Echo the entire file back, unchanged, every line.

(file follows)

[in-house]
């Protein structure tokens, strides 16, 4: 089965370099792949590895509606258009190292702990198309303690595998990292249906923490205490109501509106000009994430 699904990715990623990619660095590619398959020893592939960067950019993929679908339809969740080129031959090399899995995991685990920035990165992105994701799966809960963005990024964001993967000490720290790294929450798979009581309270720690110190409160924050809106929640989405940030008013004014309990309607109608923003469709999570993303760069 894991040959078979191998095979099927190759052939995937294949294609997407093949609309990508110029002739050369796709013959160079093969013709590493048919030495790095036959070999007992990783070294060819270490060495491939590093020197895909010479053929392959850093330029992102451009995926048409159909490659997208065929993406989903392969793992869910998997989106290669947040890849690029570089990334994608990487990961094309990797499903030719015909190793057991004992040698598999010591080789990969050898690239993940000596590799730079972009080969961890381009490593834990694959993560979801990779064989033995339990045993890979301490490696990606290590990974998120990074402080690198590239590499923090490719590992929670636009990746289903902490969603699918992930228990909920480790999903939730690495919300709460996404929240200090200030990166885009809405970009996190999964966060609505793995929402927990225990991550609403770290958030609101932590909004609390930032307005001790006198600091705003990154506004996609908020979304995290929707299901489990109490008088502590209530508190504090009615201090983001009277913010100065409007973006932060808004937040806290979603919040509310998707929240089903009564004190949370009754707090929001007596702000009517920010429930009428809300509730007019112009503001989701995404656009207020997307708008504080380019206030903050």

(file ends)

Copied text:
[in-house]
């Protein structure tokens, strides 16, 4: 089965370099792949590895509606258009190292702990198309303690595998990292249906923490205490109501509106000009994430 699904990715990623990619660095590619398959020893592939960067950019993929679908339809969740080129031959090399899995995991685990920035990165992105994701799966809960963005990024964001993967000490720290790294929450798979009581309270720690110190409160924050809106929640989405940030008013004014309990309607109608923003469709999570993303760069 894991040959078979191998095979099927190759052939995937294949294609997407093949609309990508110029002739050369796709013959160079093969013709590493048919030495790095036959070999007992990783070294060819270490060495491939590093020197895909010479053929392959850093330029992102451009995926048409159909490659997208065929993406989903392969793992869910998997989106290669947040890849690029570089990334994608990487990961094309990797499903030719015909190793057991004992040698598999010591080789990969050898690239993940000596590799730079972009080969961890381009490593834990694959993560979801990779064989033995339990045993890979301490490696990606290590990974998120990074402080690198590239590499923090490719590992929670636009990746289903902490969603699918992930228990909920480790999903939730690495919300709460996404929240200090200030990166885009809405970009996190999964966060609505793995929402927990225990991550609403770290958030609101932590909004609390930032307005001790006198600091705003990154506004996609908020979304995290929707299901489990109490008088502590209530508190504090009615201090983001009277913010100065409007973006932060808004937040806290979603919040509310998707929240089903009564004190949370009754707090929001007596702000009517920010429930009428809300509730007019112009503001989701995404656009207020997307708008504080380019206030903050």